The next pattern in Cookie A's Sock Innovation is "Sam." These socks were made with Knit Picks "Gloss." This is a merino/silk blend and I loved the colorway. I have really been partial to the monochromatic colorways which make the patterns in this book really pop. I did have to frog and start over several times. The pattern is easy to follow, but you get a false sense of security with such a simple pattern. Again, with all others you have to pay attention. I'm closer to using up my stash and haven't had to buy any yarn for long project yet. I am happy with the results.
Posted by Debbie at 12:13 PM
Sunday, May 13, 2012
This is the second time I'm knitting this pattern. It's titled "Johnny's Blanket" but I'm calling it Zahra's Blanket. I co-worker and his wife celebrated the birth of their first child and commissioned me to to a blanket for them. What impressed me most was the involvement of the father on this project. He went to my blog, and picked out this blanket for me to make, he also picked out the colors and asked me to alter the blocks so that his daughter's name go on the blanket. He even consulted on the font of the letters. It was a total collaboration. It was knit up in one piece and finding my yarn bobbins made the project easier the second time around. I got it done in time for Mother's Day.
Posted by Debbie at 11:57 AM
Saturday, April 21, 2012
The latest submission of Cookie A's Sock Innovation. This project was simple to follow and worked up nicely. I used the the Risata from Knit Picks that was in my stash. I'm really into the simple chromatic colors that make the pattern pop. Even though the pattern is easy, you need to pay attention. It's hard to go back and pick up dropped stitches with all the K2T and SSK's. You can very easily tell where you are in the pattern by paying attention to the design. I like the red/burgundy color which is out of my comfort zone. Can't wait to get to the next project.
Saturday, March 24, 2012
I have always wanted to try toe up socks and finally decided to give it a try. This is a simple pattern that I found on ravelry.com. The Sock Yarn is some nice 100% cotton yarn that I had received in a previous swap. The recipient was my sister who lives in Tennessee. The cotton made sense since the weather there is much warmer and wool socks probably wouldn't be worn as much. I used a "figure eight" cast on for the toe with 60" Addi Turbo Size 1 needles. It was a little tough beginning at the toe with so little stitches and such long needles. Once the increasing for the toe was done, it was smooth sailing. I did the heel flaps one at a time because it was just easier. One of these days, I'll master the short row heel and not have to separate. It was an easy project, but you have to do everything backwards from cuff down. Just pay attention to the directions and you'll be fine. I hope that my sister like them.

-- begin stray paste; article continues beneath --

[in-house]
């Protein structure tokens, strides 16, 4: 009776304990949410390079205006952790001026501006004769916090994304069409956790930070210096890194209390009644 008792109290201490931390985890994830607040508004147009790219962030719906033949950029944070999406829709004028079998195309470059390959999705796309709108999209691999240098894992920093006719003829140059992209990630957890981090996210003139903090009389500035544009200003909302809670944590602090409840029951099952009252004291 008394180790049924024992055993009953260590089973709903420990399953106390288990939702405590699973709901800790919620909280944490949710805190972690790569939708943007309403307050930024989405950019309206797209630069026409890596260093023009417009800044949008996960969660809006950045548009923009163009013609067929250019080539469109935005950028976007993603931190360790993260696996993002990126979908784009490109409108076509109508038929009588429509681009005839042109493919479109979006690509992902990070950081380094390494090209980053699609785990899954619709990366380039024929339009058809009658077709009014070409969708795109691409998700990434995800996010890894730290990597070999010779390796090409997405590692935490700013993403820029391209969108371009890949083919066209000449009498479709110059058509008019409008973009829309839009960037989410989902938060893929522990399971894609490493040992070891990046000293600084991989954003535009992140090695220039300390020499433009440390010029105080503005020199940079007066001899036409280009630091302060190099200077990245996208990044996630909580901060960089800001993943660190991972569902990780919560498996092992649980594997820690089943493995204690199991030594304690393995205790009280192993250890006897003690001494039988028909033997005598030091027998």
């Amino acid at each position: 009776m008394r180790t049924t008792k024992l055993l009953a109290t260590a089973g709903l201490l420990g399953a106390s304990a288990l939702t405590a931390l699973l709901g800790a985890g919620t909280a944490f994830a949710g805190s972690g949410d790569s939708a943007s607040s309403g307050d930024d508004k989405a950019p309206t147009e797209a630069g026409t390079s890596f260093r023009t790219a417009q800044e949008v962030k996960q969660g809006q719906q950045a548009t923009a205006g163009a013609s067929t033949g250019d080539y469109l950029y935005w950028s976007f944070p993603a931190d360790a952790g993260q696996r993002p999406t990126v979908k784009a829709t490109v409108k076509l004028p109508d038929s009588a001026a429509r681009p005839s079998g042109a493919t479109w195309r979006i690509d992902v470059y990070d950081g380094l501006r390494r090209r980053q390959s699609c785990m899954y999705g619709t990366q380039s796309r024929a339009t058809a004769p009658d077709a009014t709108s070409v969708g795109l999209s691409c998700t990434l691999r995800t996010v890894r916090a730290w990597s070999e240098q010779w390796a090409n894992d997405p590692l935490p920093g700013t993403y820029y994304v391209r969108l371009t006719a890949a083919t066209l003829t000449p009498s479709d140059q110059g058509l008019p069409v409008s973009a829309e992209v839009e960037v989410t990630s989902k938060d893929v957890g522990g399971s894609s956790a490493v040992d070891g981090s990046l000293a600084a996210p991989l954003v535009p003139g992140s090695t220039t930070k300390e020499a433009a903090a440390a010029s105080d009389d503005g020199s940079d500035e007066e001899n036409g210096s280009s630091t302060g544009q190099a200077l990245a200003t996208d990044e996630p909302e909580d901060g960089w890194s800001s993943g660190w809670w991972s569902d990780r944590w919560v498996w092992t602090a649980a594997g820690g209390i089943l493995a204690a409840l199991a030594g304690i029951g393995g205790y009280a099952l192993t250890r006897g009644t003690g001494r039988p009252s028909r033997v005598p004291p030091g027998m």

Friday, March 16, 2012
Sock Innovation #6 - Angee.
In the quest to knit all the socks in Cookie A's Sock Innovation, I'm almost halfway there. The Angee pattern is a very easy one to follow. The colorway is called "Dune Twist" from Knit Picks. Even though it's an easy pattern, you shouldn't forget to keep track of your rows and use your lifelines. The variegation in the yarn is just enough for you to get lost if you're not paying attention.
The yarn was a nylon/wool mix. It did split when I had to rip back some rows or picking up dropped stitches. I do, however, feel that the nylon in the yarn will make it a long wearing sock. I had this yarn in my stash for quite some time and it knitted up nicely, giving the sock a nice mix of color without hiding the pattern.
Thursday, February 16, 2012
Sock Innovation project #5 in my quest to get though the entire book is done. What a challenging project; let me just warn you now. You'll need to use all your powers of memory, focus and attention to stay on pattern. I broke out my colored pencils to color in the breaks in the pattern, stitch markers, lifelines, the whole arsenal. I did have to rip out the first sock several times, then it all came together in the second sock. I used some lovely Madelintosh sock yarn that I had received in a previous swap. The yarn is a nice rich forest green with flecks of brownish gray and teal. I didn't want to do a variegated yarn because I wanted this pattern to really pop. I used a size one needle for these instead of a size two and I'm sure the fit will be much better.